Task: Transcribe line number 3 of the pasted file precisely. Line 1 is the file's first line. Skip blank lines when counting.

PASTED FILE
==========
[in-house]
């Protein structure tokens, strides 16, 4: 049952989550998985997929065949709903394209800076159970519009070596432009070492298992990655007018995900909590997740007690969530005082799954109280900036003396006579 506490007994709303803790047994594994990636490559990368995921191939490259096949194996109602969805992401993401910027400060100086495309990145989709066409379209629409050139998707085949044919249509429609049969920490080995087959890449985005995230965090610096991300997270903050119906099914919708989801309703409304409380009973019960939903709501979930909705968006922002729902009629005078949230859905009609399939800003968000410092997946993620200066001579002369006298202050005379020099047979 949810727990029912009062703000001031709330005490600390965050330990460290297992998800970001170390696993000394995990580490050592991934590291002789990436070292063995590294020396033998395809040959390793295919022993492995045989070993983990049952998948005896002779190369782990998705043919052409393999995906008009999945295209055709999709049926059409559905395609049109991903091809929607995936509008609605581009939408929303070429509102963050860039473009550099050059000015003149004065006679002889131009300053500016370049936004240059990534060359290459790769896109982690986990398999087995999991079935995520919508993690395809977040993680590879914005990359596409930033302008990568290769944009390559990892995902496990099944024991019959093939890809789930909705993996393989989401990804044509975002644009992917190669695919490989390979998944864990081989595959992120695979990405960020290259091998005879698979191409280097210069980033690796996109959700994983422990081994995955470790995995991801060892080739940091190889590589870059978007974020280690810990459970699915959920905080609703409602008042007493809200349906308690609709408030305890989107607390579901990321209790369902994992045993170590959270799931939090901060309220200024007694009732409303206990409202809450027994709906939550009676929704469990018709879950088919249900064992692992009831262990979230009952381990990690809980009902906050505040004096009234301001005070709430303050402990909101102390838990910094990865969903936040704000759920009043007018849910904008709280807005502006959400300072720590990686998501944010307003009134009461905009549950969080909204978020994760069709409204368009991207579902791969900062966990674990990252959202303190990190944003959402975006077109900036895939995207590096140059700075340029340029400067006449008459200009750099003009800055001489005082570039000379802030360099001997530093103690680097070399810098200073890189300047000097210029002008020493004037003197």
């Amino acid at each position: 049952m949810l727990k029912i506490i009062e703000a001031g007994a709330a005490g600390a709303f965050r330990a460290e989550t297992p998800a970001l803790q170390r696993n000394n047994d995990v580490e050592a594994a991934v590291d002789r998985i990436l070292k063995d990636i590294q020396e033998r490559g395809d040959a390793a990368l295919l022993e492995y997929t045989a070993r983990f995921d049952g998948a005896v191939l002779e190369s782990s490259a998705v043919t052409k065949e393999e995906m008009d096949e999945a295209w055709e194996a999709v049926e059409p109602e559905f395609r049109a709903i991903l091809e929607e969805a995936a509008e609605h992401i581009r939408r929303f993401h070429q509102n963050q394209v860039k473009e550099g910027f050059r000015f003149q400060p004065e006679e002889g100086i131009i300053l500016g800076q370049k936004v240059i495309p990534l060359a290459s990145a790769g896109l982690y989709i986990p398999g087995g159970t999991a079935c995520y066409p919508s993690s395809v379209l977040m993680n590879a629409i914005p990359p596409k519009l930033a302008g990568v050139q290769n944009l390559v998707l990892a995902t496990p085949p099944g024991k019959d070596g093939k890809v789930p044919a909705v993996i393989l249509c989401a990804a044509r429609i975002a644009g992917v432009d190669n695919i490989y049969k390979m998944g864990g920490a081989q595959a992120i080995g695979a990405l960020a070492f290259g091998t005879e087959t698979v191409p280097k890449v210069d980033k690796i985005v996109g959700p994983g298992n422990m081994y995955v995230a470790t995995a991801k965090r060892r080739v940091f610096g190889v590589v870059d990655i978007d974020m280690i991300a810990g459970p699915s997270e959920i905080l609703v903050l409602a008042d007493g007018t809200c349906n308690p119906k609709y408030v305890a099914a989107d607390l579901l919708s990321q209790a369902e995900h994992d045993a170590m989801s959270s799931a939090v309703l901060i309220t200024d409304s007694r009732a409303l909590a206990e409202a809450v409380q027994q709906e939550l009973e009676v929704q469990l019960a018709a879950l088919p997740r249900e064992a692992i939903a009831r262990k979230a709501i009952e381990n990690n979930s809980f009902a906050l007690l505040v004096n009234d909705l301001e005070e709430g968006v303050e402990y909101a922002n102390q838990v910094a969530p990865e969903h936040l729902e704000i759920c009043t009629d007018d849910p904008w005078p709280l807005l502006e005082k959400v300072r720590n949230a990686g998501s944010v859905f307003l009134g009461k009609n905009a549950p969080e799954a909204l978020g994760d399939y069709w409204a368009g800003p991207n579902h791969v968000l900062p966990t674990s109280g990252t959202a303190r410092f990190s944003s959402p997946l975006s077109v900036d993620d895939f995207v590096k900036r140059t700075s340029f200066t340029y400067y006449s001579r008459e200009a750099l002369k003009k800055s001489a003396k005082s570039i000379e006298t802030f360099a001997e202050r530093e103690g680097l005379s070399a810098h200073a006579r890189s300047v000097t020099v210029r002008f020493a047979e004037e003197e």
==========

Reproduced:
């Amino acid at each position: 049952m949810l727990k029912i506490i009062e703000a001031g007994a709330a005490g600390a709303f965050r330990a460290e989550t297992p998800a970001l803790q170390r696993n000394n047994d995990v580490e050592a594994a991934v590291d002789r998985i990436l070292k063995d990636i590294q020396e033998r490559g395809d040959a390793a990368l295919l022993e492995y997929t045989a070993r983990f995921d049952g998948a005896v191939l002779e190369s782990s490259a998705v043919t052409k065949e393999e995906m008009d096949e999945a295209w055709e194996a999709v049926e059409p109602e559905f395609r049109a709903i991903l091809e929607e969805a995936a509008e609605h992401i581009r939408r929303f993401h070429q509102n963050q394209v860039k473009e550099g910027f050059r000015f003149q400060p004065e006679e002889g100086i131009i300053l500016g800076q370049k936004v240059i495309p990534l060359a290459s990145a790769g896109l982690y989709i986990p398999g087995g159970t999991a079935c995520y066409p919508s993690s395809v379209l977040m993680n590879a629409i914005p990359p596409k519009l930033a302008g990568v050139q290769n944009l390559v998707l990892a995902t496990p085949p099944g024991k019959d070596g093939k890809v789930p044919a909705v993996i393989l249509c989401a990804a044509r429609i975002a644009g992917v432009d190669n695919i490989y049969k390979m998944g864990g920490a081989q595959a992120i080995g695979a990405l960020a070492f290259g091998t005879e087959t698979v191409p280097k890449v210069d980033k690796i985005v996109g959700p994983g298992n422990m081994y995955v995230a470790t995995a991801k965090r060892r080739v940091f610096g190889v590589v870059d990655i978007d974020m280690i991300a810990g459970p699915s997270e959920i905080l609703v903050l409602a008042d007493g007018t809200c349906n308690p119906k609709y408030v305890a099914a989107d607390l579901l919708s990321q209790a369902e995900h994992d045993a170590m989801s959270s799931a939090v309703l901060i309220t200024d409304s007694r009732a409303l909590a206990e409202a809450v409380q027994q709906e939550l009973e009676v929704q469990l019960a018709a879950l088919p997740r249900e064992a692992i939903a009831r262990k979230a709501i009952e381990n990690n979930s809980f009902a906050l007690l505040v004096n009234d909705l301001e005070e709430g968006v303050e402990y909101a922002n102390q838990v910094a969530p990865e969903h936040l729902e704000i759920c009043t009629d007018d849910p904008w005078p709280l807005l502006e005082k959400v300072r720590n949230a990686g998501s944010v859905f307003l009134g009461k009609n905009a549950p969080e799954a909204l978020g994760d399939y069709w409204a368009g800003p991207n579902h791969v968000l900062p966990t674990s109280g990252t959202a303190r410092f990190s944003s959402p997946l975006s077109v900036d993620d895939f995207v590096k900036r140059t700075s340029f200066t340029y400067y006449s001579r008459e200009a750099l002369k003009k800055s001489a003396k005082s570039i000379e006298t802030f360099a001997e202050r530093e103690g680097l005379s070399a810098h200073a006579r890189s300047v000097t020099v210029r002008f020493a047979e004037e003197e």